Light of Buddha variegation has yellow/while coloring in the center of the crown to one degree or another. This can be hardly any to mostly yellow. In generally nearly 100% will show some of this pattern. It may be the case that the plant needs to mature to see it and it may be the case that only the inflorescence stalk will show the pale coloration.

Akebono coloration in its best form has broad horizontal bands of lighter coloration along the leaves... not emanating from the center like Light of Buddha. Inheritance is also near 100% to one degree or another. In addition there it seems that some akebono plants can transmit the trait via pollen so it may not be strictly maternally inherited. Akebono variegastion can also cause the bloom color to be more pale than would otherwise be the case. Orange may appear more pastel in coloration.

Finally back to "tiger" variegation. Here there are thin horizontal bands... sometimes very thin. As well there are often welts associated with these horizontal stripes.  With this form of variegation it can be transmitted by pollen, and you are likely to get better tigers as well as more tigers if the trait is present in both parents. Tiger variegation is relatively new. Because it can be passed via pollen you can get clivia plants that have both longitudinal as well as horizontal stripes.  Moreover because Akebono can also (rarely) pass via pollen you can get a single plant with 3 forms of variegation simultaneously.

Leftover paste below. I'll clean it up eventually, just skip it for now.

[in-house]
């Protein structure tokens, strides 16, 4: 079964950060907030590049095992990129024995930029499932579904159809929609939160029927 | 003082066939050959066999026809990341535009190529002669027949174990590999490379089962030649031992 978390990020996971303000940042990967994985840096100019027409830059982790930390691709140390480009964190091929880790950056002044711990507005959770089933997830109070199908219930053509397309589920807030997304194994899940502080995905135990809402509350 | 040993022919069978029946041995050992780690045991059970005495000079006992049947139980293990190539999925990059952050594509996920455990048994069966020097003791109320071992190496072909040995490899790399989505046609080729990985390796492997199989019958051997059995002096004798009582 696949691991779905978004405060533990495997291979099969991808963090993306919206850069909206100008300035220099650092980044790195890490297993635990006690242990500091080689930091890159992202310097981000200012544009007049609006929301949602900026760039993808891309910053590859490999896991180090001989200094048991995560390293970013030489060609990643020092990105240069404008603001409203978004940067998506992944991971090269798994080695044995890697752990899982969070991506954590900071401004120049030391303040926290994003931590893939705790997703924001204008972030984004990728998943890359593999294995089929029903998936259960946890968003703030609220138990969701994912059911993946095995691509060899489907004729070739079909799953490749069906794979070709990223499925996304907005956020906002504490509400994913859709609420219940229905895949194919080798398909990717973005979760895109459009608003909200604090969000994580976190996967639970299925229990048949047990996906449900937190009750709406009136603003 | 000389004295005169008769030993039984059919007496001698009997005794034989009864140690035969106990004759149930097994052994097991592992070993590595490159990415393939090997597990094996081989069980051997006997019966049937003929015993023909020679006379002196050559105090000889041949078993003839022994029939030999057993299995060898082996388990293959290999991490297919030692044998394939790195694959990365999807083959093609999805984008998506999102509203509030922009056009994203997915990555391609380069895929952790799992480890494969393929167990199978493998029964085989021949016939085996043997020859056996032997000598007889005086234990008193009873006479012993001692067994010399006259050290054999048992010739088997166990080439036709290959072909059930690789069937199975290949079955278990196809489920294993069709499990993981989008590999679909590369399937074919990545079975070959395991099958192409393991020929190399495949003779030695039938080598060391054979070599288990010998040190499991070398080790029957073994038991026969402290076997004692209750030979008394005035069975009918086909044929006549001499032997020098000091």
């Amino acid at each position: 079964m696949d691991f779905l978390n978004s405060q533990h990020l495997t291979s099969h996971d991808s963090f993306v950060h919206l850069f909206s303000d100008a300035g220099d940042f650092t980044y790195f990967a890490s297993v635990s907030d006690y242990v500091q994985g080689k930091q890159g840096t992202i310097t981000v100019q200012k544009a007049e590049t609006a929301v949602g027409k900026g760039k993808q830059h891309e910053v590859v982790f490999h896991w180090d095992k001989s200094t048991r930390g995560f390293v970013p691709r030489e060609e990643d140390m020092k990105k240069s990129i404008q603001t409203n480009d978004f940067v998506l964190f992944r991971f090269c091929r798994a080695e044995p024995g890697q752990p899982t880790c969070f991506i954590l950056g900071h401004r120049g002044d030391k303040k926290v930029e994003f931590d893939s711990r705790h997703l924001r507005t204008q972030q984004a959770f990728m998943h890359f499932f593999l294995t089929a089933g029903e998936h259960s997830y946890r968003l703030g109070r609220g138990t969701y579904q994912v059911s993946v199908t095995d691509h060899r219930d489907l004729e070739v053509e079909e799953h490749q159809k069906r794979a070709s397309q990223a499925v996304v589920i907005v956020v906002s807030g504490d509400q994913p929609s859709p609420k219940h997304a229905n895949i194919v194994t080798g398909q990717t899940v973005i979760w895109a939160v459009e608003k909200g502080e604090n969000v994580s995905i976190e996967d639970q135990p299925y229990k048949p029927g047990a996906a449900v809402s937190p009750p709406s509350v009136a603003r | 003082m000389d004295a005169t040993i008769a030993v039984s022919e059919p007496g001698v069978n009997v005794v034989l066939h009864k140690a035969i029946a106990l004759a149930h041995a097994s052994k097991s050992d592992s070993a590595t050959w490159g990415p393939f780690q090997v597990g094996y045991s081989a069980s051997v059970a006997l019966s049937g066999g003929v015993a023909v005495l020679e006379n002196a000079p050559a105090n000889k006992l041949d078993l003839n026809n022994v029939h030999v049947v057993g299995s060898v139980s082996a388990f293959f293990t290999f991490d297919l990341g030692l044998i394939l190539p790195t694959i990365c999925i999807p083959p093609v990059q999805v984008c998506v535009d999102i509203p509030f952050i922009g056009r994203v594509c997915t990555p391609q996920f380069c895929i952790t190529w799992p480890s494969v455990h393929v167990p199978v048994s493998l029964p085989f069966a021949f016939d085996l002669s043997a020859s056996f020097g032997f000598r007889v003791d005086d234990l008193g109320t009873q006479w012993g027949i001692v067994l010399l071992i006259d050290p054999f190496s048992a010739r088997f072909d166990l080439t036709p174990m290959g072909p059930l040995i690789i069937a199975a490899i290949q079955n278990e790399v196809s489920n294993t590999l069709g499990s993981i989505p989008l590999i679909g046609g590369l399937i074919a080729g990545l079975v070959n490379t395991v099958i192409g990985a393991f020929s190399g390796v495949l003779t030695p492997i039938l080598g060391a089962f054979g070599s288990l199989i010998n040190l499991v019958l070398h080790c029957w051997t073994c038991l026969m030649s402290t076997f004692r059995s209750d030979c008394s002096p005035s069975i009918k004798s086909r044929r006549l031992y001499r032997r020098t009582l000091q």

Very recently a new form of variegation has appeared. These are called Blood Clivia... here there is blood red coloration mixed with green. This is heritable, but I do not know the genetic mechanism. 

When akebono or light of buddha seedling start with a pale leaf they are more difficult to keep alive. Often green leaves will follow. Try to make sure they have ample light but not so strong that they burn. I use wire shelves and a single LED tube shoplight for my seedlings. You can run the lights 24/7 to facilitate quicker growth. Clivia do not need much water and are prone to rot when they are too wet but seedlings cannot be allowed to dry out. I tend to water every day via misting. Others keep them under a humidity dome... I prefer not to for fear of fungal issues. Some use captan powder to guard against fungal attacks. 

Finally good tiger and akebono banding can be less well defined if plants to not get a dormancy period. Tiger variegation can disappear altogether as well and then reappear... and I don't think anyone really knows why. Such plants can still pass on the trait. 

Anyway hopefully this helps

Daylily and Clivia Addict